In addition to the EPA monitored sites, Silva says the multitude of additional junkyards in the area, some of which are not monitored, where cars are dismantled or crushed without having fluids properly drained or batteries removed allowing more oil, gas, acid, mercury and other chemicals to seep into the ground. He says the neighborhoods need better quality monitoring for pollution and more information from government officials.
"We have a bunch of open questions that need to be answered," says Silva.
According to Greg Lyssy, EPA senior project manager for the South Valley Superfund site, groundwater in the South Valley area exceeds maximum contaminant levels, but he says the pump and treatment system (as the name suggests, the system pumps out contaminated water, treats it and injects it back into the aquifer), which has been in use since 1996, has cleaned 3.7 billion gallons of water in the Superfund resulting in a substantial decrease in the contamination plume.
"Our goal is to eventually get all of the contamination out of the environment," says Lyssy. "The industries that move in, they're responsible for meeting the strict environmental regulations that are in place right now." Lyssy adds that he visits the site four times a year and estimates that the NMED visits it about five times a year.
Bart Farris, an environmental scientist with the Groundwater Quality Bureau of NMED, says that when it comes to growth in the Mountain View area, NMED requires permits for facilities that have intentional discharges.
"Those facilities that have spills or dumping of water contaminants, NMED requires them to take corrective action and clean it up," says Farris. "Also, NMED is working closely with the community to address these problems."
Farris says the water quality distributed to all Albuquerque residents meets federal and state standards. "We're working very hard to serve the public, because that's our purpose, we really are committed to that."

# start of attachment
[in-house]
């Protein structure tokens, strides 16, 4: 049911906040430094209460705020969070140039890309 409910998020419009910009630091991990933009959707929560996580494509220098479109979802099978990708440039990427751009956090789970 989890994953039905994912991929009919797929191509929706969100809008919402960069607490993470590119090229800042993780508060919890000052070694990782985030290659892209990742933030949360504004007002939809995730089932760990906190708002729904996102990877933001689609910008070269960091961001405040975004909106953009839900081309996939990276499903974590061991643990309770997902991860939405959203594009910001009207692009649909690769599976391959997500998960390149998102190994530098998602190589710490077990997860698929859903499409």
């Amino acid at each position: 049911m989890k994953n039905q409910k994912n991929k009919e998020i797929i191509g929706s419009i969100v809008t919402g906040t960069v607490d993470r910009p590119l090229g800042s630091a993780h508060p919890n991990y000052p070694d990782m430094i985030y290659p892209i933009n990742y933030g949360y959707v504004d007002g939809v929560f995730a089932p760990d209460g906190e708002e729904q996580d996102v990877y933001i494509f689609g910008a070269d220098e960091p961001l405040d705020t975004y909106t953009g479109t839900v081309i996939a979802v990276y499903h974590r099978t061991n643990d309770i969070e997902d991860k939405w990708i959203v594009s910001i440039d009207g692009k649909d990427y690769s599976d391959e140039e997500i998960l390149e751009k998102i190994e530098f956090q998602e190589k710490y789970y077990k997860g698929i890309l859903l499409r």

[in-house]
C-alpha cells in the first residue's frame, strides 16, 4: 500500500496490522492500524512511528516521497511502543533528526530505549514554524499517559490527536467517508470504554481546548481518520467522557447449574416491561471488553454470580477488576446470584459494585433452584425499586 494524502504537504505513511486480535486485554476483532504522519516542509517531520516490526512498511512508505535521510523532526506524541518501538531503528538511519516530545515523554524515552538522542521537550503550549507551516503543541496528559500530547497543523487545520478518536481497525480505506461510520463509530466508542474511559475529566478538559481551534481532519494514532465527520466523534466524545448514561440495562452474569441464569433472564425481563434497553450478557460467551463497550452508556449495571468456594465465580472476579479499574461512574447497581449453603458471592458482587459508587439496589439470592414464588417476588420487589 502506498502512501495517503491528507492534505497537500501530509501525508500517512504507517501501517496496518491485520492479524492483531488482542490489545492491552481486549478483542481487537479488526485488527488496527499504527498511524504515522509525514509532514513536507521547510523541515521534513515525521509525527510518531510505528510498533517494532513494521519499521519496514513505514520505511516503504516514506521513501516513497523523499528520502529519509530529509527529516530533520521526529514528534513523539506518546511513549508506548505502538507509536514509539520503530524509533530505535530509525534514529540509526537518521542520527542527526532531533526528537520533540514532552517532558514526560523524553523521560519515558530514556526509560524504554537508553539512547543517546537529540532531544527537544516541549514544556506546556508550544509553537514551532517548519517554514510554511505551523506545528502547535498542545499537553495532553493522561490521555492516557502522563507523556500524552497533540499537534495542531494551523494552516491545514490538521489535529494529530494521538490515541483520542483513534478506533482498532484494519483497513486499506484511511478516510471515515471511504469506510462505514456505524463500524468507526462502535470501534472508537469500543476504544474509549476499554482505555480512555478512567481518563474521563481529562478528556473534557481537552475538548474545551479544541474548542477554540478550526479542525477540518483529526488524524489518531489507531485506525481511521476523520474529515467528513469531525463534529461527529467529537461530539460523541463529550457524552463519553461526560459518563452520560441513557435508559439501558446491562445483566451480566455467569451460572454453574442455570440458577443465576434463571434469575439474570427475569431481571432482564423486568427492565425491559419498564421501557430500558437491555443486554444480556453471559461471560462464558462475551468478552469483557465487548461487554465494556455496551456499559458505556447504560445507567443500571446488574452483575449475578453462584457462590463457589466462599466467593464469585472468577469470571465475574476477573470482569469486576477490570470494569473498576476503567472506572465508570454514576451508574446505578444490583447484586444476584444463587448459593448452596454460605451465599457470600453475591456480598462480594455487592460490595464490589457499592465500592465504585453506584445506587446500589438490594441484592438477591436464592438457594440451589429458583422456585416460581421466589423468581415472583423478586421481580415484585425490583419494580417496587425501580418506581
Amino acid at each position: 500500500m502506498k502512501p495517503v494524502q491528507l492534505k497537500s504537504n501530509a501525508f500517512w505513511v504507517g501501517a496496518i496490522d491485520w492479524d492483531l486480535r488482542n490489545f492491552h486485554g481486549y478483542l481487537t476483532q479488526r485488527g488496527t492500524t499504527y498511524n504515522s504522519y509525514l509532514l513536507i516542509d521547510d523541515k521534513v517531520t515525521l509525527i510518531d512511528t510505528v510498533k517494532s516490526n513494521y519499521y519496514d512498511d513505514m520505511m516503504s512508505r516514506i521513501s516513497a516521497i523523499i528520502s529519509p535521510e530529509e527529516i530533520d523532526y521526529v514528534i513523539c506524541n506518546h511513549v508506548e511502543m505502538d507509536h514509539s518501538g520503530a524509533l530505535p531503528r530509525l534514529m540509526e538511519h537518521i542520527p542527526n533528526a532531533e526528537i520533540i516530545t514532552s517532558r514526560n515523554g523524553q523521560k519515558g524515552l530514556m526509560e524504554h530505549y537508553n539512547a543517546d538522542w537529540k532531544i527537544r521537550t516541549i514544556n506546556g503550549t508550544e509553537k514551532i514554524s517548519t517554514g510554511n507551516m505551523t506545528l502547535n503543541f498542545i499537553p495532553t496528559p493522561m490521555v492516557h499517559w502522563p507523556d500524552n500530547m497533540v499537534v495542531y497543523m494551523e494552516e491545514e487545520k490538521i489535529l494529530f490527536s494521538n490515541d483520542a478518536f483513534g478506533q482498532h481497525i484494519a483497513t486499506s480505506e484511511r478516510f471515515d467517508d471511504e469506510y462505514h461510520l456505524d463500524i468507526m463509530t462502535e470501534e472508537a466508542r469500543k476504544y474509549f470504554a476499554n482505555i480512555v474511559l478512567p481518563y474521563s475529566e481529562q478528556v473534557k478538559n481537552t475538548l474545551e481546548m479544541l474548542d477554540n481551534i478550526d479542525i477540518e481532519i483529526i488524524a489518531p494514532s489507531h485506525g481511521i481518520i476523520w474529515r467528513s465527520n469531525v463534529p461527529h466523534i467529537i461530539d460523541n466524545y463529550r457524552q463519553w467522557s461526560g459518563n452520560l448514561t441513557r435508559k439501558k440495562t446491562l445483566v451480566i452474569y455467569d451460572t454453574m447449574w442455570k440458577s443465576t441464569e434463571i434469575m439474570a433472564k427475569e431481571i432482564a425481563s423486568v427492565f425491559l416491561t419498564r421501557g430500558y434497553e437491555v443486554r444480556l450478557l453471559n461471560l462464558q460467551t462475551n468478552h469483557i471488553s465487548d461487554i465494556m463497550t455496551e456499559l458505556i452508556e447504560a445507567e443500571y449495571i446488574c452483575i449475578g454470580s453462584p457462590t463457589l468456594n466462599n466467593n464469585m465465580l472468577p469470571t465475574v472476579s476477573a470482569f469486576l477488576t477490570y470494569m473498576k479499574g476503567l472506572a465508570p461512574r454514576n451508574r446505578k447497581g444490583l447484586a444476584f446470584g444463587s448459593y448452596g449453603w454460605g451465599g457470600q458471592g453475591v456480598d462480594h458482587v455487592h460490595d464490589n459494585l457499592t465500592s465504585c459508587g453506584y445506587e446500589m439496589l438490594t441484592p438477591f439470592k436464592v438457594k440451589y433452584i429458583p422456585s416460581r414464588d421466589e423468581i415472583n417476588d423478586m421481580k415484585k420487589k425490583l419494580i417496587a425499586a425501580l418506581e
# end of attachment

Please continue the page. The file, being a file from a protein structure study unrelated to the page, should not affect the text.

The EPA plans to release a five-year review of Albuquerque Superfund sites in September. According to the EPA and the NMED, the status of Albuquerque's three Superfund sites will conclude they are on track to being cleaned up, with the plumes removed from the aquifer.
The South Valley site, located at Broadway and Woodward just south of Gibson, was established in 1983 after two Albuquerque municipal wells were found to be contaminated with chlorinated solvents and were shut down two years prior. The contamination is primarily the result of a General Electric aircraft engine degreasing operation, and Unibar, a company that handles, mixes and distributes various chemicals.
Since 1996, a groundwater pump and treat system has been in place and, according to the EPA, the plume (the concentrated area of contamination) is in remediation due to the clean-up effort, paid for by GE and Unibar. Both companies continue to operate in the area.
Between 1907 and 1972 the Atchison Topeka & Santa Fe Railroad (AT&SF), located at 3300 Second Street SW, treated wood, namely railroad ties, with creosote and a number of other chemical compounds, disposing of the chemical waste in unlined pits. Creosote, a dense, nonaqueous phase liquid, is heavier than water. This is problematic because the chemicals run into layers of clay, travel laterally and continue sinking, making it hard to track. AT&SF became a Superfund site in 1994 and its status is still under investigation. The cleanup process is being paid for by Burlington Northern Santa Fe Railroad who merged with AT&SF in 1997.
Located Downtown at Second and Marquette, the Fruit Avenue Plume was designated as a Superfund site in 1999 and is the result of Elite Cleaners, a dry cleaning facility that operated between 1940 and 1972. According to the EPA, the contamination plume is currently moving eastward. Ways to remedy the contamination are currently being studied. Because there is no viable responsible party, the federal government is paying for 90 percent of the cleanup with the state covering the rest.